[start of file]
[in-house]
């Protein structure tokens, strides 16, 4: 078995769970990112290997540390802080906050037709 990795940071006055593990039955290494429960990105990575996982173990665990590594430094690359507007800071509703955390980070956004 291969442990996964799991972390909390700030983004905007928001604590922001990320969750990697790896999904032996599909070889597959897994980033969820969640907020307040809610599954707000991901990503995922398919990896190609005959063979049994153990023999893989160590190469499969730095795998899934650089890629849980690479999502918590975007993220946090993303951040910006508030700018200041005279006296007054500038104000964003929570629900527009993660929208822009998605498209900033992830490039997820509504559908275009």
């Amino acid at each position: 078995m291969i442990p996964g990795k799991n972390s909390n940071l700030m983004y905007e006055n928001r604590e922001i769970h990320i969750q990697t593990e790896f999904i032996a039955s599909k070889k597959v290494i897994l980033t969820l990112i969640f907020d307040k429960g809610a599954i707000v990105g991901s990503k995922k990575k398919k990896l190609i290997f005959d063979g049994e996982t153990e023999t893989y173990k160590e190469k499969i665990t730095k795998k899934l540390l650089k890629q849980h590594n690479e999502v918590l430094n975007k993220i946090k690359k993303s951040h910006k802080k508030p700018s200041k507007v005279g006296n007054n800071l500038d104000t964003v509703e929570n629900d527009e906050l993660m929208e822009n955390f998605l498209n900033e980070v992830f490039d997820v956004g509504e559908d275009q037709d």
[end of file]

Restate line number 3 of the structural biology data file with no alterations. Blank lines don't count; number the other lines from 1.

């Amino acid at each position: 078995m291969i442990p996964g990795k799991n972390s909390n940071l700030m983004y905007e006055n928001r604590e922001i769970h990320i969750q990697t593990e790896f999904i032996a039955s599909k070889k597959v290494i897994l980033t969820l990112i969640f907020d307040k429960g809610a599954i707000v990105g991901s990503k995922k990575k398919k990896l190609i290997f005959d063979g049994e996982t153990e023999t893989y173990k160590e190469k499969i665990t730095k795998k899934l540390l650089k890629q849980h590594n690479e999502v918590l430094n975007k993220i946090k690359k993303s951040h910006k802080k508030p700018s200041k507007v005279g006296n007054n800071l500038d104000t964003v509703e929570n629900d527009e906050l993660m929208e822009n955390f998605l498209n900033e980070v992830f490039d997820v956004g509504e559908d275009q037709d």